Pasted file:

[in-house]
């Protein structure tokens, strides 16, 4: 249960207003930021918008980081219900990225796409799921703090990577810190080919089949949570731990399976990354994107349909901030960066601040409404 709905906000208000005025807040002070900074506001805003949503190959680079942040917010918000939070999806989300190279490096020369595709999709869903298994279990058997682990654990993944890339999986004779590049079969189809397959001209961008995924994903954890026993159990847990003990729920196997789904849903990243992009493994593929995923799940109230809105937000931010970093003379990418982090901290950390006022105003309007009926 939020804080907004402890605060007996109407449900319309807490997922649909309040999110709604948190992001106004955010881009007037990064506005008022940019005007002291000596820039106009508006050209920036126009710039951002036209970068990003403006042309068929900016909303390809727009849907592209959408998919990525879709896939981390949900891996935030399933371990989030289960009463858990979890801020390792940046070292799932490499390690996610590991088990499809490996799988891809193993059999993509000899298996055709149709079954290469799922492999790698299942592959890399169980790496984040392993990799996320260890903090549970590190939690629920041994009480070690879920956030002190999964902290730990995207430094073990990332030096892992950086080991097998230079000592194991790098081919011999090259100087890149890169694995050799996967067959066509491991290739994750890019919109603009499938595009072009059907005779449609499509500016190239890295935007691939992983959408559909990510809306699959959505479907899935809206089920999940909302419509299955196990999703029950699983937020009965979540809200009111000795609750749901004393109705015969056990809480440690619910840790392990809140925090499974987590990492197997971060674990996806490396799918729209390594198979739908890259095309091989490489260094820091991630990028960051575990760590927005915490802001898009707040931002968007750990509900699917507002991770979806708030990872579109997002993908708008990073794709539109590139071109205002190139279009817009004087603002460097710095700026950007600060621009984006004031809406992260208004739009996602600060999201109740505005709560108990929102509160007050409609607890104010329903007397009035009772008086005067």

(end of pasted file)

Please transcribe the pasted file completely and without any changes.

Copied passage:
[in-house]
């Protein structure tokens, strides 16, 4: 249960207003930021918008980081219900990225796409799921703090990577810190080919089949949570731990399976990354994107349909901030960066601040409404 709905906000208000005025807040002070900074506001805003949503190959680079942040917010918000939070999806989300190279490096020369595709999709869903298994279990058997682990654990993944890339999986004779590049079969189809397959001209961008995924994903954890026993159990847990003990729920196997789904849903990243992009493994593929995923799940109230809105937000931010970093003379990418982090901290950390006022105003309007009926 939020804080907004402890605060007996109407449900319309807490997922649909309040999110709604948190992001106004955010881009007037990064506005008022940019005007002291000596820039106009508006050209920036126009710039951002036209970068990003403006042309068929900016909303390809727009849907592209959408998919990525879709896939981390949900891996935030399933371990989030289960009463858990979890801020390792940046070292799932490499390690996610590991088990499809490996799988891809193993059999993509000899298996055709149709079954290469799922492999790698299942592959890399169980790496984040392993990799996320260890903090549970590190939690629920041994009480070690879920956030002190999964902290730990995207430094073990990332030096892992950086080991097998230079000592194991790098081919011999090259100087890149890169694995050799996967067959066509491991290739994750890019919109603009499938595009072009059907005779449609499509500016190239890295935007691939992983959408559909990510809306699959959505479907899935809206089920999940909302419509299955196990999703029950699983937020009965979540809200009111000795609750749901004393109705015969056990809480440690619910840790392990809140925090499974987590990492197997971060674990996806490396799918729209390594198979739908890259095309091989490489260094820091991630990028960051575990760590927005915490802001898009707040931002968007750990509900699917507002991770979806708030990872579109997002993908708008990073794709539109590139071109205002190139279009817009004087603002460097710095700026950007600060621009984006004031809406992260208004739009996602600060999201109740505005709560108990929102509160007050409609607890104010329903007397009035009772008086005067």